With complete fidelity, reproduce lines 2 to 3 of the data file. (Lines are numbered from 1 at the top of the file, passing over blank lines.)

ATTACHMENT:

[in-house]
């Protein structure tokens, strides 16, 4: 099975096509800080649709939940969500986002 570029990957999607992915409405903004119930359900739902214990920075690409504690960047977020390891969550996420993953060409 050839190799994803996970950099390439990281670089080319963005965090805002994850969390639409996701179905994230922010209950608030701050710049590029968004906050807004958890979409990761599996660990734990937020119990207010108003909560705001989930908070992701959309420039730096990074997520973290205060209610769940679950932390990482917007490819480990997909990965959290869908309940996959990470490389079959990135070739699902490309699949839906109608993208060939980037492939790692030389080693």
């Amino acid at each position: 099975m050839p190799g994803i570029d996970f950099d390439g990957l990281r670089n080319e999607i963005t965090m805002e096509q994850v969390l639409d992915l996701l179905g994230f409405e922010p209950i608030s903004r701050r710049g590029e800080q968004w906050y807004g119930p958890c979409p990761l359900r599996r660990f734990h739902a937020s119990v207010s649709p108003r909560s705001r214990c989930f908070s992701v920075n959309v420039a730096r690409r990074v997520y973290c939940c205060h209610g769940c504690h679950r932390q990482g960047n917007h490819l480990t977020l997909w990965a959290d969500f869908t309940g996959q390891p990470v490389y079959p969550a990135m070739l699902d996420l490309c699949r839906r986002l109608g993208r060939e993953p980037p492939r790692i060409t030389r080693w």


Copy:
């Protein structure tokens, strides 16, 4: 099975096509800080649709939940969500986002 570029990957999607992915409405903004119930359900739902214990920075690409504690960047977020390891969550996420993953060409 050839190799994803996970950099390439990281670089080319963005965090805002994850969390639409996701179905994230922010209950608030701050710049590029968004906050807004958890979409990761599996660990734990937020119990207010108003909560705001989930908070992701959309420039730096990074997520973290205060209610769940679950932390990482917007490819480990997909990965959290869908309940996959990470490389079959990135070739699902490309699949839906109608993208060939980037492939790692030389080693």
């Amino acid at each position: 099975m050839p190799g994803i570029d996970f950099d390439g990957l990281r670089n080319e999607i963005t965090m805002e096509q994850v969390l639409d992915l996701l179905g994230f409405e922010p209950i608030s903004r701050r710049g590029e800080q968004w906050y807004g119930p958890c979409p990761l359900r599996r660990f734990h739902a937020s119990v207010s649709p108003r909560s705001r214990c989930f908070s992701v920075n959309v420039a730096r690409r990074v997520y973290c939940c205060h209610g769940c504690h679950r932390q990482g960047n917007h490819l480990t977020l997909w990965a959290d969500f869908t309940g996959q390891p990470v490389y079959p969550a990135m070739l699902d996420l490309c699949r839906r986002l109608g993208r060939e993953p980037p492939r790692i060409t030389r080693w």